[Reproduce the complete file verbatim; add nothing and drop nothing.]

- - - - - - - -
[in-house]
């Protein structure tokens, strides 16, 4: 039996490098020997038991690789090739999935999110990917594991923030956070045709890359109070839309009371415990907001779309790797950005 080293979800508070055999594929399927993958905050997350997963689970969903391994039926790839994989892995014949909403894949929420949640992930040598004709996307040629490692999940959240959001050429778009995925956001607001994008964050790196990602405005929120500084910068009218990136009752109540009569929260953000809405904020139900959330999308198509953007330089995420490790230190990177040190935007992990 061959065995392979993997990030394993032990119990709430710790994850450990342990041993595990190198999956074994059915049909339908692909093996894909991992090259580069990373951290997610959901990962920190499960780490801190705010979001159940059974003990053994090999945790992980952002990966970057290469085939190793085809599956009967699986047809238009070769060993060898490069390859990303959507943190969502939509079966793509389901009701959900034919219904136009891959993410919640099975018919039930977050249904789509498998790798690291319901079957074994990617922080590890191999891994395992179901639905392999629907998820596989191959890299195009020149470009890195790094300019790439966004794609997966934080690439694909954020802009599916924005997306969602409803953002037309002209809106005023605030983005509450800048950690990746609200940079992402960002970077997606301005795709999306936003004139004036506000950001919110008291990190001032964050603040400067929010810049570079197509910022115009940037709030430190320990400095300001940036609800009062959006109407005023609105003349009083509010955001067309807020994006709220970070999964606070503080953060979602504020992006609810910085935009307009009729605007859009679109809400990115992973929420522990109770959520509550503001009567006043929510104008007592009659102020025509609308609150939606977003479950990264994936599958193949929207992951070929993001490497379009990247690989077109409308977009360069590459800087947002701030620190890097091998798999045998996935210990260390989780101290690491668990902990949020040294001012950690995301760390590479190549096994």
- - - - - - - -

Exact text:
[in-house]
């Protein structure tokens, strides 16, 4: 039996490098020997038991690789090739999935999110990917594991923030956070045709890359109070839309009371415990907001779309790797950005 080293979800508070055999594929399927993958905050997350997963689970969903391994039926790839994989892995014949909403894949929420949640992930040598004709996307040629490692999940959240959001050429778009995925956001607001994008964050790196990602405005929120500084910068009218990136009752109540009569929260953000809405904020139900959330999308198509953007330089995420490790230190990177040190935007992990 061959065995392979993997990030394993032990119990709430710790994850450990342990041993595990190198999956074994059915049909339908692909093996894909991992090259580069990373951290997610959901990962920190499960780490801190705010979001159940059974003990053994090999945790992980952002990966970057290469085939190793085809599956009967699986047809238009070769060993060898490069390859990303959507943190969502939509079966793509389901009701959900034919219904136009891959993410919640099975018919039930977050249904789509498998790798690291319901079957074994990617922080590890191999891994395992179901639905392999629907998820596989191959890299195009020149470009890195790094300019790439966004794609997966934080690439694909954020802009599916924005997306969602409803953002037309002209809106005023605030983005509450800048950690990746609200940079992402960002970077997606301005795709999306936003004139004036506000950001919110008291990190001032964050603040400067929010810049570079197509910022115009940037709030430190320990400095300001940036609800009062959006109407005023609105003349009083509010955001067309807020994006709220970070999964606070503080953060979602504020992006609810910085935009307009009729605007859009679109809400990115992973929420522990109770959520509550503001009567006043929510104008007592009659102020025509609308609150939606977003479950990264994936599958193949929207992951070929993001490497379009990247690989077109409308977009360069590459800087947002701030620190890097091998798999045998996935210990260390989780101290690491668990902990949020040294001012950690995301760390590479190549096994």